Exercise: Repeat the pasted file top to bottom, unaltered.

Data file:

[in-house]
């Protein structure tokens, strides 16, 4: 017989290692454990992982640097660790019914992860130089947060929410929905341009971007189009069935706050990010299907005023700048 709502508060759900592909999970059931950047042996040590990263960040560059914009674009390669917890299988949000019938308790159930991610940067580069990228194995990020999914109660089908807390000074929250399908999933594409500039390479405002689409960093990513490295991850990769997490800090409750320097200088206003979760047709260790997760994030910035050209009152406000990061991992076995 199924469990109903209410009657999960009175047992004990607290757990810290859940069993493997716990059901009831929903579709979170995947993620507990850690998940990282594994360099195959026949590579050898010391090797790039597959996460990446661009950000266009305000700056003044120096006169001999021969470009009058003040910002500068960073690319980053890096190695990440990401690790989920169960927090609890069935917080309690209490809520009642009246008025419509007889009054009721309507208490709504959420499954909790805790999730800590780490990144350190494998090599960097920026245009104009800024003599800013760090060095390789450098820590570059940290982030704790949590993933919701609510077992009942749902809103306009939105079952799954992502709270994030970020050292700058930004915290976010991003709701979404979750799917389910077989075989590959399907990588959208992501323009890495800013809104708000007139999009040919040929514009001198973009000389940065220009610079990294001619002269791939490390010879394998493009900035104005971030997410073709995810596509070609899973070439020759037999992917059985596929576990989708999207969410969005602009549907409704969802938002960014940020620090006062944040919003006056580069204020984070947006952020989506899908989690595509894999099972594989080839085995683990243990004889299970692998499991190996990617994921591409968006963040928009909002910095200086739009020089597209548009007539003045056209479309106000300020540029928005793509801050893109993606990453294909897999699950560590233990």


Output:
[in-house]
């Protein structure tokens, strides 16, 4: 017989290692454990992982640097660790019914992860130089947060929410929905341009971007189009069935706050990010299907005023700048 709502508060759900592909999970059931950047042996040590990263960040560059914009674009390669917890299988949000019938308790159930991610940067580069990228194995990020999914109660089908807390000074929250399908999933594409500039390479405002689409960093990513490295991850990769997490800090409750320097200088206003979760047709260790997760994030910035050209009152406000990061991992076995 199924469990109903209410009657999960009175047992004990607290757990810290859940069993493997716990059901009831929903579709979170995947993620507990850690998940990282594994360099195959026949590579050898010391090797790039597959996460990446661009950000266009305000700056003044120096006169001999021969470009009058003040910002500068960073690319980053890096190695990440990401690790989920169960927090609890069935917080309690209490809520009642009246008025419509007889009054009721309507208490709504959420499954909790805790999730800590780490990144350190494998090599960097920026245009104009800024003599800013760090060095390789450098820590570059940290982030704790949590993933919701609510077992009942749902809103306009939105079952799954992502709270994030970020050292700058930004915290976010991003709701979404979750799917389910077989075989590959399907990588959208992501323009890495800013809104708000007139999009040919040929514009001198973009000389940065220009610079990294001619002269791939490390010879394998493009900035104005971030997410073709995810596509070609899973070439020759037999992917059985596929576990989708999207969410969005602009549907409704969802938002960014940020620090006062944040919003006056580069204020984070947006952020989506899908989690595509894999099972594989080839085995683990243990004889299970692998499991190996990617994921591409968006963040928009909002910095200086739009020089597209548009007539003045056209479309106000300020540029928005793509801050893109993606990453294909897999699950560590233990």